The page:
VACV-gB, recombinant vaccinia virus carrying the gB-8p epitope; WG, tryptophan-
T cells and live vaccines, we examined the extent of TCR diversity
elicited in response to different infectious vectors by sequencing
CD8+T cells specific for the HSV-1 immunodominant epitope de-
rived from glycoprotein B (gB498–505; referred to henceforth as the
gB-8p epitope) from mice infected with Listeria monocytogenes (L.
monocytogenes-gB) or vaccinia virus (VACV-gB) expressing the
immunodominant peptide (SSIEFARL). Both of these vectors have
previously been shown to be protective against a subsequent chal-
lenge with HSV (9, 10); however, the effects of these different in-
fections on the TCR repertoire have not been studied.
To better understand the molecular complexity of CD8+T cell
responses, our present analysis focused on two specific questions: 1)
Do infections with various recombinant vectors alter the diversity of
the epitope-specific CD8+TCR repertoire (i.e., do they modify the
number of clonotypes responding, or the clonal dominance structure
oftheresponse)?; and 2)Doesthe epitope-specific CD8+response to
different infections select different TCRs (i.e., do the responding
clones have different patterns of CDR3 amino acid sequences)?
an uninfected mouse (11, 12), of which 15–900 different TCRs re-
spond to a given epitope (12, 13). The link between the selective
forces involved in the preferential recruitment and expansion of dif-
ferent TCR clonotypes and their degree of avidity for cognate Ag
(14, 15) suggests likely variation among infections withdifferent Ag
of CD8+T cell division. We investigated whether these differences
viruses would likely favor the proliferation of CD8+T cells bearing
different TCR clonotypes.
Unexpectedly, we found comparable TCRb repertoire diversity
the response, and route of inoculation. Moreover, the characteristics
of the gB-8p–specific TCRb repertoires associated with HSV-1 in-
fection were shared by the gB-8p–specific TCRb repertoires from
mice infected with L. monocytogenes-gB and VACV-gB. These re-
sults have profound implications for the design of live vaccines
eliciting the most diverse CD8+T cell responses or covaccinating
with common escape variations may be a more efficacious strategy
for generating long-lived protective immunity against chronic viral
infections than altering the nature or type of vaccine vector.
Materials and Methods
Mice and infections
Male C57BL/6 (B6, H-2b) were purchased from the National Cancer In-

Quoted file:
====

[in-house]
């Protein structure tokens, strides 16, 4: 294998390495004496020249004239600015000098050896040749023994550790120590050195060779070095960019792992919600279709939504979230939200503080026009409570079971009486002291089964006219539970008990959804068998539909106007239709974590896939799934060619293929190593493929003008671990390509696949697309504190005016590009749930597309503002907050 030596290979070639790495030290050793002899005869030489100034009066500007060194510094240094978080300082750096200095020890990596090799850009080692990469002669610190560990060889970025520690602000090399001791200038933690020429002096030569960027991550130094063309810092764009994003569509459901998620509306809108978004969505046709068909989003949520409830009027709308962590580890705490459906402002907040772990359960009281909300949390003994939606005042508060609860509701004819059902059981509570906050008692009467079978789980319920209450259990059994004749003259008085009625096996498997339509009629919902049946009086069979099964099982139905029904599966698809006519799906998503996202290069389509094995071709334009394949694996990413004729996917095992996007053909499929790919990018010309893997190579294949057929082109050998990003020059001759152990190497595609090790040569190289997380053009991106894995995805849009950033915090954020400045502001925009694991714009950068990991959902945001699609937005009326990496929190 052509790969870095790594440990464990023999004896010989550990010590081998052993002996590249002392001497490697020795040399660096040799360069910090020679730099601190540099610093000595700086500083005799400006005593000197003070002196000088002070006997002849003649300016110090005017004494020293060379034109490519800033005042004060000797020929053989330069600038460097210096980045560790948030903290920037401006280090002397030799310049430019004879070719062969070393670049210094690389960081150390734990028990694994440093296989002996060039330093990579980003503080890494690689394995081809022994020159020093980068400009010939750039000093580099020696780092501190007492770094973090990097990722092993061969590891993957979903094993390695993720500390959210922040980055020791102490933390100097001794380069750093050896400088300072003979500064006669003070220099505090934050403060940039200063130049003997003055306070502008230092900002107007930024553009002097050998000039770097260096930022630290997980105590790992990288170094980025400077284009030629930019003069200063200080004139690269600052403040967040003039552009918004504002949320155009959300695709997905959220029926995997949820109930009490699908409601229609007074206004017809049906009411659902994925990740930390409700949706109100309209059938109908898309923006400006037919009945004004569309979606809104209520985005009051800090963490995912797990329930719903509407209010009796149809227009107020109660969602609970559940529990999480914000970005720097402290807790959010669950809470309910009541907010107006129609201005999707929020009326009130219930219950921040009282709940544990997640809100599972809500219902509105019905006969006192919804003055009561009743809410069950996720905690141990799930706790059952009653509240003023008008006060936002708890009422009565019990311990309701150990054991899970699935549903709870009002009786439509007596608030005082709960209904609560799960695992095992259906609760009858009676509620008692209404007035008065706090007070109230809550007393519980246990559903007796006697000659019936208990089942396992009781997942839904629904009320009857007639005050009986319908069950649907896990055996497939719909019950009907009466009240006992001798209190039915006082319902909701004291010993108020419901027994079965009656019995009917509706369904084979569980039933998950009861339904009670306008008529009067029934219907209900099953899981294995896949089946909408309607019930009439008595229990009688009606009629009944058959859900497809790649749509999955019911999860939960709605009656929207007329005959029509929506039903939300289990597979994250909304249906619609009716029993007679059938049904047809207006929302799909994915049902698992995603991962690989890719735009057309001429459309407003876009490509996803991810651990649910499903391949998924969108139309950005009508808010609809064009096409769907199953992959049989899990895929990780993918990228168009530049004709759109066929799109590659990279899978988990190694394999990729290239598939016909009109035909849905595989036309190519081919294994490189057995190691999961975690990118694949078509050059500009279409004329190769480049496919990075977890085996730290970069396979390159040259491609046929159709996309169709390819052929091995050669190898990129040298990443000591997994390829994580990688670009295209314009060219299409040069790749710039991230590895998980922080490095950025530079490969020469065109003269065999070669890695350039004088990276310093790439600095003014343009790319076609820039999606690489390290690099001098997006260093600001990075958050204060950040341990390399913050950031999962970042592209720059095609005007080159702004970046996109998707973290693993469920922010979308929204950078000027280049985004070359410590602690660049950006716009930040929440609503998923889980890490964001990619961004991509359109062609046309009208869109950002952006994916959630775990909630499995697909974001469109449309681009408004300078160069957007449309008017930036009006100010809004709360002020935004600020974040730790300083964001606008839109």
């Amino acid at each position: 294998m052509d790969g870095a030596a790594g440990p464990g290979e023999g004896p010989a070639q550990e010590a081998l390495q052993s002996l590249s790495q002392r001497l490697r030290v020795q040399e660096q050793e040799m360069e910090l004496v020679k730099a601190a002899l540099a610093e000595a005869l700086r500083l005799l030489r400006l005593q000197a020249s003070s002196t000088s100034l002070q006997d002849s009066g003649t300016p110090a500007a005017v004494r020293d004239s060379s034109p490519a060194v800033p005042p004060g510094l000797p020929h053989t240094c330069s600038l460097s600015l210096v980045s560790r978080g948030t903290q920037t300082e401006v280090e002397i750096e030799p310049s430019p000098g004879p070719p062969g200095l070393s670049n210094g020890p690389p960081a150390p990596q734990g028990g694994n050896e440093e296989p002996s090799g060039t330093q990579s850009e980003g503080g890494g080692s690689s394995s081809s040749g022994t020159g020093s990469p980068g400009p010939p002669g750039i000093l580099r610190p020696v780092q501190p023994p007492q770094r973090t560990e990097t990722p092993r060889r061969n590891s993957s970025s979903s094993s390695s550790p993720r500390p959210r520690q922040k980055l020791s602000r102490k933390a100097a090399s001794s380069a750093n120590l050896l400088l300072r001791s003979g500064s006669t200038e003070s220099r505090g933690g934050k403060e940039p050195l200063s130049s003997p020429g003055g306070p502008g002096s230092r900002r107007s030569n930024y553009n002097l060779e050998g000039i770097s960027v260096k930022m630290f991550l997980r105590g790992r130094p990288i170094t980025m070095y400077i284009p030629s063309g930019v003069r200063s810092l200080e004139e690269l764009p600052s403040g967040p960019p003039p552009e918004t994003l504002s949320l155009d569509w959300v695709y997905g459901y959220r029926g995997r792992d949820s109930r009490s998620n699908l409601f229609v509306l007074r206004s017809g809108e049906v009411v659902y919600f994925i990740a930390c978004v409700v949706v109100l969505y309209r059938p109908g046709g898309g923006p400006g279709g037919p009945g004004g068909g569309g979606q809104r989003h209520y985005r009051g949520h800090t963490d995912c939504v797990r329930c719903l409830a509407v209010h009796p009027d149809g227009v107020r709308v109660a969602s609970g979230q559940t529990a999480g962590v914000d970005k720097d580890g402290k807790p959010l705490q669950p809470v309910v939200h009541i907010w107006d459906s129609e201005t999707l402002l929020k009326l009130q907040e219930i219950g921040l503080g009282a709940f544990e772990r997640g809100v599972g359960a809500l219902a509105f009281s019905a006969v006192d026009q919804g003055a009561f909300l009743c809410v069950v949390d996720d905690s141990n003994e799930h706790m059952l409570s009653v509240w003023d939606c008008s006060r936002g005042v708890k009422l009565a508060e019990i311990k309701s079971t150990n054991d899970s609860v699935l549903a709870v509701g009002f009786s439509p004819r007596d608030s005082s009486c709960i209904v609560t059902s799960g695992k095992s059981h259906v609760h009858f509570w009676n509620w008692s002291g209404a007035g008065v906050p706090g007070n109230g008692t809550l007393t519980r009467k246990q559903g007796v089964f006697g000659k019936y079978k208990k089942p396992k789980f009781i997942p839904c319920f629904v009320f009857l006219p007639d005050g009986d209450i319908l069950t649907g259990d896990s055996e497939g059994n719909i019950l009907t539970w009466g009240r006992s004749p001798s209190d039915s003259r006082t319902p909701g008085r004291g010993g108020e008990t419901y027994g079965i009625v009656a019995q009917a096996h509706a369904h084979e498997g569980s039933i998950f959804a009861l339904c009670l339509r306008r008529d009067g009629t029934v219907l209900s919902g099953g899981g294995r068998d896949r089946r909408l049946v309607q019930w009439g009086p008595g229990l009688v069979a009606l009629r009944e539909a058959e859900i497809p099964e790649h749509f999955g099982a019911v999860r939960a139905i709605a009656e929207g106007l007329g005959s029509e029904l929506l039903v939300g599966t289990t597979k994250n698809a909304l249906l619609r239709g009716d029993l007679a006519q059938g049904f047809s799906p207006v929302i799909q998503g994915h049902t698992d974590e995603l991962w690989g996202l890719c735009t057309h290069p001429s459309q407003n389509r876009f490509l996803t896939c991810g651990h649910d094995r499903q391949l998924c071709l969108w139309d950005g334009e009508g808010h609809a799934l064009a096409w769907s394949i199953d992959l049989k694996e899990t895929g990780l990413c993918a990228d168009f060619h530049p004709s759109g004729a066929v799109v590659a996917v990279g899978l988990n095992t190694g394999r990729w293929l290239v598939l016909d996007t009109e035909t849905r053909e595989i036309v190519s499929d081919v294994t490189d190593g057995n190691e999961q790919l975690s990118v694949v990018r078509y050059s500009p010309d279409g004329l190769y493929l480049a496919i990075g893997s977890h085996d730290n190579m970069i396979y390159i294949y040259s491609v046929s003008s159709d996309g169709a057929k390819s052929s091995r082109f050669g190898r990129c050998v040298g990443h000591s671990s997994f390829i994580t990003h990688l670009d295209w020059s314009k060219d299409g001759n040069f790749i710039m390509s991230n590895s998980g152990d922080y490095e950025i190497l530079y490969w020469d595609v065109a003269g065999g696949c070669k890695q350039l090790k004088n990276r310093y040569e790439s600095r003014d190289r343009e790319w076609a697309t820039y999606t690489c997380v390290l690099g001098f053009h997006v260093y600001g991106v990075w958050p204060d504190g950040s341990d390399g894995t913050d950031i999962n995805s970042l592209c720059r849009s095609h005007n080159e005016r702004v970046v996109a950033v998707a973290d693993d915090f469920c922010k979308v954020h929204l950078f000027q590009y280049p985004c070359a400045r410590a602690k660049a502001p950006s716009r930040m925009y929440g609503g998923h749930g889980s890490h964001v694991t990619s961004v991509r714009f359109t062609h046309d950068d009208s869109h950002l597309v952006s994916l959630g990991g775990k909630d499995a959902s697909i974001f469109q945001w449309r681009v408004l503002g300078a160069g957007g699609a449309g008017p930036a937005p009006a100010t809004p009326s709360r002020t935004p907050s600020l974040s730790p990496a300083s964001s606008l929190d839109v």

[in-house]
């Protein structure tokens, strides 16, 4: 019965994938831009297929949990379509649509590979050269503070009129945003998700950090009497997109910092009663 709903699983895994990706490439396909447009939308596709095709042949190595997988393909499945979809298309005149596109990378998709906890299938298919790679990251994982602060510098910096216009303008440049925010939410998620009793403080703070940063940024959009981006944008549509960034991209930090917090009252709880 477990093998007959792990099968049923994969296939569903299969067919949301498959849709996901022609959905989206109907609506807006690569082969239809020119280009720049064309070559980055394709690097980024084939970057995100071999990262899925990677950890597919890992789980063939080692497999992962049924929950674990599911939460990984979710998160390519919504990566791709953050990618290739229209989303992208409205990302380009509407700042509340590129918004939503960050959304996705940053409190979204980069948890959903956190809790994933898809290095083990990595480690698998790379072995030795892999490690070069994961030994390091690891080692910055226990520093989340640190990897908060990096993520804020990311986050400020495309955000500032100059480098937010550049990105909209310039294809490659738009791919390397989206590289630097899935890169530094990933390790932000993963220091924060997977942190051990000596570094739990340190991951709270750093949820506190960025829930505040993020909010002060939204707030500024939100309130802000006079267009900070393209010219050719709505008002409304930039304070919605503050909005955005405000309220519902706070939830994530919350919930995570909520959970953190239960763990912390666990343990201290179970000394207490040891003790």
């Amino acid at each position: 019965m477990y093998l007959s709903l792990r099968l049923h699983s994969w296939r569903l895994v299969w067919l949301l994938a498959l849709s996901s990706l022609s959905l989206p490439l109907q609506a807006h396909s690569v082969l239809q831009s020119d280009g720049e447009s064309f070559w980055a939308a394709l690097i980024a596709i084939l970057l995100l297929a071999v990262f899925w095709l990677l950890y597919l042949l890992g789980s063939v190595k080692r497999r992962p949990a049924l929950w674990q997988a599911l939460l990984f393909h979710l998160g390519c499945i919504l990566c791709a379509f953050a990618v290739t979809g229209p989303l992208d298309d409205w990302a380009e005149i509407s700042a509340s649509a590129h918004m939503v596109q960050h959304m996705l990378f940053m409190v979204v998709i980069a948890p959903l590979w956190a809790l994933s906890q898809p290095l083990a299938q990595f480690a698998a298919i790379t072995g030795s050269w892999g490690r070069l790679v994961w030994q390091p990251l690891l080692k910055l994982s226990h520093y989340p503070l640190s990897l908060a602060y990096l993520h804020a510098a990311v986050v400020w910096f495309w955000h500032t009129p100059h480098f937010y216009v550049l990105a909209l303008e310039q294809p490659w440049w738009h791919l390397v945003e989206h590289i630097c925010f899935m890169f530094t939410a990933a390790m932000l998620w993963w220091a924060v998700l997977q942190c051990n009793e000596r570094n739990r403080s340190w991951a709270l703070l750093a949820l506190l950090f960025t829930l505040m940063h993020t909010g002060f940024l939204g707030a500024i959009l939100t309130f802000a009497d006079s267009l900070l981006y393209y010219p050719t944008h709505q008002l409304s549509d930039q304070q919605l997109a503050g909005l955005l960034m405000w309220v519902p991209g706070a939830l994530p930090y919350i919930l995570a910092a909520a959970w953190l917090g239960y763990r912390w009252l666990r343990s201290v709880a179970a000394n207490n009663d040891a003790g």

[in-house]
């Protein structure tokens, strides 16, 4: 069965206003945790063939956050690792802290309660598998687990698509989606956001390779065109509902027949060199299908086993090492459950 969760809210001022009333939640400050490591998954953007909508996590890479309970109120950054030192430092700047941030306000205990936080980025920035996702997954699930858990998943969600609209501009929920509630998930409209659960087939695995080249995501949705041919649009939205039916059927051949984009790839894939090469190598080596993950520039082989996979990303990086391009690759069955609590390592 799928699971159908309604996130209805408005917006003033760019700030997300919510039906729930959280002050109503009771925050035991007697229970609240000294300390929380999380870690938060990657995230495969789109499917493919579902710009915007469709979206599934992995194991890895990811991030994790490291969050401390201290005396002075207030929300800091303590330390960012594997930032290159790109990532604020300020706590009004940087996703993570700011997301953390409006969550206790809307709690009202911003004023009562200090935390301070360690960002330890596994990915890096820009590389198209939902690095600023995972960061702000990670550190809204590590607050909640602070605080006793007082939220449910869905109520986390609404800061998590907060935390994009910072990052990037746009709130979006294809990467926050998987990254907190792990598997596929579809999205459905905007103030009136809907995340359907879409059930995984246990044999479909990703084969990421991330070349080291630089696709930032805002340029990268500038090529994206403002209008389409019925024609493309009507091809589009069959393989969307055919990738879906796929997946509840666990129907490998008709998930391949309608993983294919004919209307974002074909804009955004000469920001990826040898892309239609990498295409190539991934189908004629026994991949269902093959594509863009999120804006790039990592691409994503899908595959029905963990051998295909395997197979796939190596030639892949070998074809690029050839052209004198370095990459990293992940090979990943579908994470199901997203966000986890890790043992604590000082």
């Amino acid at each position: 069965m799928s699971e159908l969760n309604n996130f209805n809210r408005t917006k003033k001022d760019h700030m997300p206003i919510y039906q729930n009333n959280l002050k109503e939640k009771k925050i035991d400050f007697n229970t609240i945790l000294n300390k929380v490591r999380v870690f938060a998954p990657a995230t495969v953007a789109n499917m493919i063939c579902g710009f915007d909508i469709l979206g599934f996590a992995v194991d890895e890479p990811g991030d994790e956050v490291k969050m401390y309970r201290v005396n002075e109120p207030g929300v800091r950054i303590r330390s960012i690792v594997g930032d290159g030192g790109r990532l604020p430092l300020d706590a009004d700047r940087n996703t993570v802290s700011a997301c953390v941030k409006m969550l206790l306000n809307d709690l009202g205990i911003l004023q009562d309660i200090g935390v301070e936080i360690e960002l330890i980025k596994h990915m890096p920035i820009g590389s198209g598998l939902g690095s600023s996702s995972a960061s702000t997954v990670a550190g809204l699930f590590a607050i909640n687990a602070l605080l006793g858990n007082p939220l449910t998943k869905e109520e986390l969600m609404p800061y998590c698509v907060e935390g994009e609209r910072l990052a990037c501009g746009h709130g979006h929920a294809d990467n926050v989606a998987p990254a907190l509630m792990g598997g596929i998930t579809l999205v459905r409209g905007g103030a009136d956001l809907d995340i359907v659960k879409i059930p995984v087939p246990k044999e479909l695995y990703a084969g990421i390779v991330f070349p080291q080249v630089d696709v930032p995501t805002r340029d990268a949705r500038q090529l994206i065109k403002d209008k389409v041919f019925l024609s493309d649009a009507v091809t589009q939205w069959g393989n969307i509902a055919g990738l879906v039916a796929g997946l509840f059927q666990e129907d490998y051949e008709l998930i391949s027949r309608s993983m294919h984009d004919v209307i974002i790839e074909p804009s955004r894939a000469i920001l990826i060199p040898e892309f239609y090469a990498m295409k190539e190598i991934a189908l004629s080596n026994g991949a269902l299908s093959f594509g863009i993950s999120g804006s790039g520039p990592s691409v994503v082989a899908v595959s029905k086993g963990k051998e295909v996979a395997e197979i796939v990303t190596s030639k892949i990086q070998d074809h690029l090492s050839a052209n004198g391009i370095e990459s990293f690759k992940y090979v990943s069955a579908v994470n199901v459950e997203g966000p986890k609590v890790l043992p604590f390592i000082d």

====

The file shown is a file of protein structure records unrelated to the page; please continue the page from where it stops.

stitute (Frederick, MD) and maintained under pathogen-free conditions in
the animal facility at the University of Arizona (Tucson, AZ). Naive mice
were used at 8–10 wk of age, and experiments were conducted by
guidelines set by the University of Arizona Institutional Animal Care and
Use Committee. HSV-1 strain 17 was obtained from Dr. D.J. McGeoch
(University of Glasgow, Glasgow, U.K.), cloned as a syn+variant, and
titered on Vero cells in our laboratory, as previously described (16, 17).
Recombinant vaccinia virus expressing the MHC class I–restricted CTL
epitope HSV gB498–505 (SSIEFARL, gB-8p in this paper), designated
VACV-gB, was generously provided by Dr. S.S. Tevethia (Pennsylvania
State University College of Medicine, Hershey, PA). VACV-gB viral stocks
were propagated and quantified in 143B cells. Mice were infected i.p. with
5 3 105PFUs of either HSV-1 or VACV-gB. L. monocytogenes-gB DActA
expressing gB-8p was constructed as previously described (10) and grown
in brain heart infusion agar containing chloramphenicol (20 mg/ml). Prior
to infection, the bacteria were grown to log phase (OD6000.1), and mice
were injected i.v. with 1 3 106CFUs in 100 ml PBS.
Reagents and flow cytofluorometric analysis
The gB-8p:Kbtetramer was obtained from the National Institutes of Health
Tetramer Core Facility (Emory University, Atlanta, GA). mAbs anti-CD8a
(clone 53-6.7), anti-CD4 (RM4-5), anti-CD11a (2D7), anti-Vb10 (B21.5),
and anti-Vb8 (F23.1) were purchased from commercial sources. Flow
cytofluorometric data were acquired on the custom-made FACS LSRII
instrument equipped with four lasers, using Diva software (BD Bio-
sciences, San Jose, CA), and analysis was performed using FlowJo soft-
ware (TreeStar, Ashland, OR). At least 105cells were analyzed per sample,
with dead cells excluded by selective gating based on orthogonal and side
light scatter characteristics. Markers to score positive cells (events) were
set to delimit fluorescence higher than the highest fluorescence of un-
stained or control-stained cells.
Spleens were harvested from mice at the peak of infection and CD8+T cells
isolated using positive immunomagnetic selection of CD8+cells (Miltenyi
Biotec, Auburn, CA). Highly enriched CD8+T cells were stained with gB-
8p:Kbtetramers conjugated to streptavidin APC, anti–CD8a-PE Texas
Red, anti–CD4-FITC, and anti–Vb10-PE for 1 h and washed twice. Cells
were then transferred to sorting buffer, and CD8+CD42gB-8p:Kb+Vb10+
lymphocytes were isolated as single cells using the FACSAria cell sorter
system (BD Biosciences). Control wells without sorted cells were included
on every plate to identify any possible contamination.
Our RT-PCR protocol was adapted from that of Kedzierska et al. (14) and